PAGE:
In the 48 non-alcoholic patients, the mean follow up was 46.6 months (range 1 to 93), but if we consider the 38 patients who lived for more than three months, it was 58.6 months (range 10 to 93). The overall survival rate at one, two, three, and five years was 83, 72, 66, and 61% respectively (fig 1). There was no significant difference between the two groups.
Table 2 reports the causes of death in the two groups. Of the six alcoholic patients who died from cancer, three had post-transplant lymphoproliferative disorders, one had pancreatic cancer, one had breast cancer, and one had larynx cancer.
In the alcoholic group, the acute rejection rate was 47.1% and the chronic rejection rate was 5.6%. Only one patient in this group experienced one acute rejection episode related to poor compliance with the immunosuppressive regimen; this was successfully treated with a corticosteroid bolus. This patient had alcoholism recurrence and was irregularly taking drugs. No liver biopsy follow up was performed on this patient.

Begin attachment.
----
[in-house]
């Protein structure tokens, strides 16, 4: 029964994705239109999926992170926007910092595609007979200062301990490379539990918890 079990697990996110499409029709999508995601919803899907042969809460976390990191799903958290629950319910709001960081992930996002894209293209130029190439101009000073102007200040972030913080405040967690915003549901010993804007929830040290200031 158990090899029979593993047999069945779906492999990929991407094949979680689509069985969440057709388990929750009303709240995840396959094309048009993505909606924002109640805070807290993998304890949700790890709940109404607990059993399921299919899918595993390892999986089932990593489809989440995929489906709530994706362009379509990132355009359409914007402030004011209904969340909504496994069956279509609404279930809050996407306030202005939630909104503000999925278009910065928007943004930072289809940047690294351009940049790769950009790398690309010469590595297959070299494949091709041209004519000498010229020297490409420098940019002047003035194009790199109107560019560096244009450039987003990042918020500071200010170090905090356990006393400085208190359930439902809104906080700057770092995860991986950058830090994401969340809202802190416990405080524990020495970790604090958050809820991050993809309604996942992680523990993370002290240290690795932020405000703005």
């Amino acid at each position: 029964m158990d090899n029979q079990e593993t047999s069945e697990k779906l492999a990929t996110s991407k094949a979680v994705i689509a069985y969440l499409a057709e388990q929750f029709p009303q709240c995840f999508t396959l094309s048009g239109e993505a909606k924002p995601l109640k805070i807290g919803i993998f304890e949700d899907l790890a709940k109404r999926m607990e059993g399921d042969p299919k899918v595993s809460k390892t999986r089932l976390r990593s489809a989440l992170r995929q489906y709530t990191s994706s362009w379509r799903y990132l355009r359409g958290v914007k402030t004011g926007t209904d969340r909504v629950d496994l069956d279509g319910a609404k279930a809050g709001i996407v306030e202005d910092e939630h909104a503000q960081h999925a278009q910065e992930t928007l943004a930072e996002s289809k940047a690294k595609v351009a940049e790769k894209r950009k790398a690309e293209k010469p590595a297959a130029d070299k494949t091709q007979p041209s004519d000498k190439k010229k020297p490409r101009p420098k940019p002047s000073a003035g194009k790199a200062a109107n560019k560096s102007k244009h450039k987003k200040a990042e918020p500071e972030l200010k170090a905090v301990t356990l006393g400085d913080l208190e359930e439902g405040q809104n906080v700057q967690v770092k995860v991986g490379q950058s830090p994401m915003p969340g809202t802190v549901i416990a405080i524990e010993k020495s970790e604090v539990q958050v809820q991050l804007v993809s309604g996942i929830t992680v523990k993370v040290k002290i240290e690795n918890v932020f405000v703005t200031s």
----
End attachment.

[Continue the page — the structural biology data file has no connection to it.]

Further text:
In the non-alcoholic group, the acute rejection rate was 43.7% and the chronic rejection rate was 6.2%. There was no significant difference between the two groups, in either frequency of rejection or severity and treatment efficacy.
Table 3 gives results on viral, bacterial, and fungal infections in the two groups. There was no significant difference between the two groups. With respect to fungal infections, we observed the same significant difference in the two groups between living and dead patients: for the 53 alcoholic patients, one (3%) of the 33 living patients and four (20%) of the 20 dead patients had fungal infections (p = 0.04); for the 48 non-alcoholic patients, none of the 30 living patients and three (16%) of the 18 dead patients had fungal infections (p = 0.04).
In the alcoholic group, nine patients (17%) experienced cancer de novo: three post-transplant lymphoproliferative disorder, two larynx cancer, one Kaposi syndrome, one skin cancer, one breast cancer, one pancreatic cancer. In the non-alcoholic group, three patients (6%) experienced cancer de novo: one post-transplant lymphoproliferative disorder, one larynx cancer, one skin cancer. The three patients who developed larynx cancer were smokers. However, smoking was not systematically analysed in the two groups.